The House is where the drama will be. Assuming all members are present, 72 votes are necessary for an override. Since the bill passed by votes of 65-45 and 67-43, there would appear to be some hope. Note however, that there were 10 people who failed to participate in both votes. Add to this that at least two members voted for the measure on third reading who did not do so on second reading (Democrat Charles Graham went from “not voting” to “yes” and Republican David Lewis went from “no” to “yes”) and you can see how this could quickly get very messy.

The bottom line: Stay tuned as we’re about to find out a lot about McCrory and the future of North Carolina.

Commentary

McC709It was just a few years ago that opponents of then-Senator and presidential candidate Barack Obama were howling at the notion that he had voted “present” on multiple occasions while a state legislator in Illinois (something that’s permitted for lawmakers in the Land of Lincoln but not  in most states — North Carolina included).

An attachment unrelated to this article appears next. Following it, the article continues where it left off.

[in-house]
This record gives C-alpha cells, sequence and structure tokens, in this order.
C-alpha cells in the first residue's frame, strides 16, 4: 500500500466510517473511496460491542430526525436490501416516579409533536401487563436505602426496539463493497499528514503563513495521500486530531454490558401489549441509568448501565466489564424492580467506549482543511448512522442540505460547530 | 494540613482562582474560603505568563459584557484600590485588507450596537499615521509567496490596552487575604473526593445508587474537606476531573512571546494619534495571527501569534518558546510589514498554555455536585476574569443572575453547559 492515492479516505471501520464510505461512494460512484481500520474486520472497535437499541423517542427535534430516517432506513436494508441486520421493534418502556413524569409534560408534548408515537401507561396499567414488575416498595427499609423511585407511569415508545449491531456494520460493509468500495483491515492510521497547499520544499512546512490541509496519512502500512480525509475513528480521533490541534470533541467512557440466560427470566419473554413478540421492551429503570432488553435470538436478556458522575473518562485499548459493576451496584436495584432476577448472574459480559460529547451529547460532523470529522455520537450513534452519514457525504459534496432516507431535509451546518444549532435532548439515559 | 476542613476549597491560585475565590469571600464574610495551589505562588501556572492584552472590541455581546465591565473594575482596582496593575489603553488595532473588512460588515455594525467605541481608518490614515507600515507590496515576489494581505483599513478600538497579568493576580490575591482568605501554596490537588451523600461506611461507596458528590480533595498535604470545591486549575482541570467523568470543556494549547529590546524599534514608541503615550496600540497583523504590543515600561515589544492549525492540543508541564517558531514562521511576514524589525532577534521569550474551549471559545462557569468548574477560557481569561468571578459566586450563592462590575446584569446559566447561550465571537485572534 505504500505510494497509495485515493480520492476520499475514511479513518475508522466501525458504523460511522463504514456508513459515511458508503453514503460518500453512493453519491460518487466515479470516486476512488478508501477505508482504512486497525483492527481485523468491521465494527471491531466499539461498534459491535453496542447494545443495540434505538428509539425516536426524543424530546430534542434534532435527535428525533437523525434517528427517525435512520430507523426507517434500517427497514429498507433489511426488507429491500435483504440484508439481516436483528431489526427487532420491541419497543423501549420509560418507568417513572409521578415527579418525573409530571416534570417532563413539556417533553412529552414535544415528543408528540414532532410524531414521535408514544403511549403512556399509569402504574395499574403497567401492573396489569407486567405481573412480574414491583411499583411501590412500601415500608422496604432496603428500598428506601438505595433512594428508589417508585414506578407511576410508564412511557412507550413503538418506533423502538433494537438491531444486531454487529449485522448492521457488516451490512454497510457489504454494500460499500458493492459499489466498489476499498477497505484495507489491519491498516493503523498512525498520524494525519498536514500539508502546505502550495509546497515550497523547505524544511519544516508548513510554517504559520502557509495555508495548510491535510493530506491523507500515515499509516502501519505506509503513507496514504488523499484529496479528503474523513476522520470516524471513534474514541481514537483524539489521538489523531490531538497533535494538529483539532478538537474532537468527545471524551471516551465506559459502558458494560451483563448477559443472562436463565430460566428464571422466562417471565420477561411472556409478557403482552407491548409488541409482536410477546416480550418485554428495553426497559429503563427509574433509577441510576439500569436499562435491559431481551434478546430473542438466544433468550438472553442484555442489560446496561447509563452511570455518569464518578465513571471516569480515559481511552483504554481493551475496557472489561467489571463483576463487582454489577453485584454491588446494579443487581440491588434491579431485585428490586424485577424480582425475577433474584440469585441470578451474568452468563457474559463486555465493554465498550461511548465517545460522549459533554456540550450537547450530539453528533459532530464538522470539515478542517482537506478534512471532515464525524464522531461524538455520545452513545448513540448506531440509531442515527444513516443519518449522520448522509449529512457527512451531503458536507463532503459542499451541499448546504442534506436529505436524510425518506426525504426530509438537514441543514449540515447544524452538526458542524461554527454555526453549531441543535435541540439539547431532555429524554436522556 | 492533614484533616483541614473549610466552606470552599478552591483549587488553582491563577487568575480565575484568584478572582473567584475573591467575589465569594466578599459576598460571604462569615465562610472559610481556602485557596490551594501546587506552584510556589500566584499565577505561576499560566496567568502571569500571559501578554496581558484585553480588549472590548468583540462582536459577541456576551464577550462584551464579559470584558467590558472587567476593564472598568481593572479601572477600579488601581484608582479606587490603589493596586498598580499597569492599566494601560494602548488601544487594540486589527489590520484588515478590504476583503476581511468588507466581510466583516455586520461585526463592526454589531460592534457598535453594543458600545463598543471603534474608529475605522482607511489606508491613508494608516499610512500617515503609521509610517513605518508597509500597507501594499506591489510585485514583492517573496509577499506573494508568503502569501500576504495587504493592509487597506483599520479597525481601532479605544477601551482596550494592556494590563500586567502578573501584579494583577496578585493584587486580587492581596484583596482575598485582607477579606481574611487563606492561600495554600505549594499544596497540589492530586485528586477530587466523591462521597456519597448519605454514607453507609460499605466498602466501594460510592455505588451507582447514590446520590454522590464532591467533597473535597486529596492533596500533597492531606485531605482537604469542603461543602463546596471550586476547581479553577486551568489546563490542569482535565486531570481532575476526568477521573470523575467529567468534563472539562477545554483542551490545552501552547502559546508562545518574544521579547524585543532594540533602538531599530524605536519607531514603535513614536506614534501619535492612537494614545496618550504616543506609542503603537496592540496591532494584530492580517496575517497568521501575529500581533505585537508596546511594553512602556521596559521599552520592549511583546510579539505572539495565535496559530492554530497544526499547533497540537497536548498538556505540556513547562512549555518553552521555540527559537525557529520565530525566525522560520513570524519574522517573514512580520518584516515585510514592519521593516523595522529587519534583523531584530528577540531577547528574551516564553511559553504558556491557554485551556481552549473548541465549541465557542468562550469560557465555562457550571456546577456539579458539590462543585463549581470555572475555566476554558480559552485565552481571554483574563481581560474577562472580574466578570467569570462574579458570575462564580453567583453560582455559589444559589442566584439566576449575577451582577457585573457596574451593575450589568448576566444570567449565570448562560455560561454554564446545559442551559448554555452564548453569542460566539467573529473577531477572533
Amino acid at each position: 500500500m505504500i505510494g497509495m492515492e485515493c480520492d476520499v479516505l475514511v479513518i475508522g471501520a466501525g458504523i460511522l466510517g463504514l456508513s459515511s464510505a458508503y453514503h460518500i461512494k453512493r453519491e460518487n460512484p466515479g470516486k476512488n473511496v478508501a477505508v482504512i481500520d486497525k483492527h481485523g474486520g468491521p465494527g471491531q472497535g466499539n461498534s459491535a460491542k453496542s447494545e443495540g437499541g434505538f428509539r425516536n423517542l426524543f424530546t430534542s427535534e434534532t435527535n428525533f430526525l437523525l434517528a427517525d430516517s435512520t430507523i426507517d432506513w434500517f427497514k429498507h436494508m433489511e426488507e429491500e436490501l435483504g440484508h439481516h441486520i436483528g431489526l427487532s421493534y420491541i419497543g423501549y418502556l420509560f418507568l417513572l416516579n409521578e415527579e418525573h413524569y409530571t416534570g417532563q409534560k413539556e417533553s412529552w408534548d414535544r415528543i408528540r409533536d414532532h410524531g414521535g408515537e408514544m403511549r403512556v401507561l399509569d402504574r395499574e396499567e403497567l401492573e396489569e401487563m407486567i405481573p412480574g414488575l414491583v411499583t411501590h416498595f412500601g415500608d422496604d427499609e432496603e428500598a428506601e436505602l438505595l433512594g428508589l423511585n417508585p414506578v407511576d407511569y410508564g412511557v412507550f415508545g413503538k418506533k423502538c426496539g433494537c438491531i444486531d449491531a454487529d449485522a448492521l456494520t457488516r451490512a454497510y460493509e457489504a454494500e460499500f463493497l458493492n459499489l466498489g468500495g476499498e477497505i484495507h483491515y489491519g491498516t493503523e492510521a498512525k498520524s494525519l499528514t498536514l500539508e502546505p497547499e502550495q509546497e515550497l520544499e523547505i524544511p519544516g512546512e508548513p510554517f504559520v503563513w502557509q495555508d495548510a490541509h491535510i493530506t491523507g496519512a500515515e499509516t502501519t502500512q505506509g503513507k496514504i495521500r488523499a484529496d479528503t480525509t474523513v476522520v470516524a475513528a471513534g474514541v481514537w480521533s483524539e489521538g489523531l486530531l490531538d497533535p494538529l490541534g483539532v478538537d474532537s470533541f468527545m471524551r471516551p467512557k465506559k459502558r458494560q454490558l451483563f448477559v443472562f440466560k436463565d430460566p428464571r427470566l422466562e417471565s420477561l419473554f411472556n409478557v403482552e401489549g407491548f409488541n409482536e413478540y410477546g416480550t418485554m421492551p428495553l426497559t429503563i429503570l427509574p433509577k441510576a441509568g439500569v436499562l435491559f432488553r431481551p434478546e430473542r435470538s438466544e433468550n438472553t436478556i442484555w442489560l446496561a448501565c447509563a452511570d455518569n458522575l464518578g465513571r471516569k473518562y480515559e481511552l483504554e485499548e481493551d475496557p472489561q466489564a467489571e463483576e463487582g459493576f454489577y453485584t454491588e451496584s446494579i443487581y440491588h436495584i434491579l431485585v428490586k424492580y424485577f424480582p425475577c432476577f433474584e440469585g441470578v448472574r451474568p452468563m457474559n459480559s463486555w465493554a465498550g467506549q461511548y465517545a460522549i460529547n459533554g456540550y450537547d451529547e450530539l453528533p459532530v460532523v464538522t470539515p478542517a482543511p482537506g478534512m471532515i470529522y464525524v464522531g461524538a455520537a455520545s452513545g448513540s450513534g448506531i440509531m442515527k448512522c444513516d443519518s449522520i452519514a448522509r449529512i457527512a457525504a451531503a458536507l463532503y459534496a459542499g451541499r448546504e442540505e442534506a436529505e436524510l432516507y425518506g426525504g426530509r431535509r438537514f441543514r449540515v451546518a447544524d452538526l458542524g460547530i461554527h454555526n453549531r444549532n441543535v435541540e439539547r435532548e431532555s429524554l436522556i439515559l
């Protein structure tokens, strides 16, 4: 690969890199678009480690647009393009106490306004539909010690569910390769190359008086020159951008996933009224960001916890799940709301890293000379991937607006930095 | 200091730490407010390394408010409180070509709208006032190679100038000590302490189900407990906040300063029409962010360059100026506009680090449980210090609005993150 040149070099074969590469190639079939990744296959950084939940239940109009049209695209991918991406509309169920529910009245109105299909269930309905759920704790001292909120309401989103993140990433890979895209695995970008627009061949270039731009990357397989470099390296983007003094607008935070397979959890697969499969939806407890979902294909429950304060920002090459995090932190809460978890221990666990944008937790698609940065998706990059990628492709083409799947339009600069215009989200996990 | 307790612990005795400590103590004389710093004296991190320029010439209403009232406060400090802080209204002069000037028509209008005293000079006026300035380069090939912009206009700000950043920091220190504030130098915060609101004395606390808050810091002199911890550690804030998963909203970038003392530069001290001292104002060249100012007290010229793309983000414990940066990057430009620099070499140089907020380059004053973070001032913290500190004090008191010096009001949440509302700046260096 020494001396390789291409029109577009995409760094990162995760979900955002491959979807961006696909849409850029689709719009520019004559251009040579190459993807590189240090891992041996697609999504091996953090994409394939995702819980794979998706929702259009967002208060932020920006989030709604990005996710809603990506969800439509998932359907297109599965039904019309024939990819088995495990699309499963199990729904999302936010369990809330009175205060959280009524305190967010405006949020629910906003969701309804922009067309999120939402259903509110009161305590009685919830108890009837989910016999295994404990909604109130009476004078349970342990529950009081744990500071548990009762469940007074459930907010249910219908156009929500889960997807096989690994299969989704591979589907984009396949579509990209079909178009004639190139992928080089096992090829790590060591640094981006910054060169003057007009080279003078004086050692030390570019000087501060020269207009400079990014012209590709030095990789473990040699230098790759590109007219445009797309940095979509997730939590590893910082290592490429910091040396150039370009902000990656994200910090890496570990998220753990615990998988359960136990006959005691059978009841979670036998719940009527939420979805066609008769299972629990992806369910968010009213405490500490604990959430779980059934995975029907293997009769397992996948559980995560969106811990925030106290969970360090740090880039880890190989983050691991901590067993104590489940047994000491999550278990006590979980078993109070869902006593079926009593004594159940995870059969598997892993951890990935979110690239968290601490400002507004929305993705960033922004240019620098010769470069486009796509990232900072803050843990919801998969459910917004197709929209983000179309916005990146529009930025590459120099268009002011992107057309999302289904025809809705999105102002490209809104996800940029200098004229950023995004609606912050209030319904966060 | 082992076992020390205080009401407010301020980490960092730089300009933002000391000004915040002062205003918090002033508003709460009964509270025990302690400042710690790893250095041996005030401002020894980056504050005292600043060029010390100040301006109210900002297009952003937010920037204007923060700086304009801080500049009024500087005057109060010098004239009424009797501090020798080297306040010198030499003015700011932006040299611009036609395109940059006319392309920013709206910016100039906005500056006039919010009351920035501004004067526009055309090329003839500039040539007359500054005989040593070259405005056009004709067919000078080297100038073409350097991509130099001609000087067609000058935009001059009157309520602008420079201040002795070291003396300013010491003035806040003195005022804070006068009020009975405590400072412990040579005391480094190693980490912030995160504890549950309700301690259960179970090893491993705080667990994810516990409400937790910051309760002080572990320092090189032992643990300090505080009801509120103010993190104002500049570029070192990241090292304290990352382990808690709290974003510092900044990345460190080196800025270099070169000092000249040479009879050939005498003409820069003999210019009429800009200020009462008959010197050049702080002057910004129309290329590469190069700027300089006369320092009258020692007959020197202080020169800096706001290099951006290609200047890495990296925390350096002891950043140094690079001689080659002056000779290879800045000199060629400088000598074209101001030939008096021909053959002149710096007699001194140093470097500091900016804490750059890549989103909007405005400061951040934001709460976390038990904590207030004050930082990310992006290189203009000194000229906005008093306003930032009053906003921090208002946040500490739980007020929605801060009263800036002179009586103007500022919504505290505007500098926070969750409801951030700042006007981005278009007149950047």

The gist of the not-unfounded criticism at the time was that a “present” vote was and is a pretty gutless way out of taking a stance on sticky issues. If one goes to all the trouble of running for office and serving as an elected representative of the people, went/goes the reasoning, the least a lawmaker can do is to have the courage to make a decision when presented with a choice of whether something will be made law or not.

Such logic would seem to apply with even more force to a governor when it comes to approving or not approving a bill sent to him or her by a legislature. After all, it’s not like he or she is just one of a couple of hundred legislators whose vote may or may not even really matter. The constitution specifies that the decision to sign or veto a bill is his or hers alone. (It should probably also be noted that when a U.S. president fails to sign a bill while Congress is out of session, the effect is to veto the bill — the process is known as a “pocket veto.”)

This brings us, of course, to yesterday’s decision by Governor Pat McCrory to let the controversial — many would say “thoroughly inadequate” — coal ash “clean up” bill become law by simply not acting on it. Read More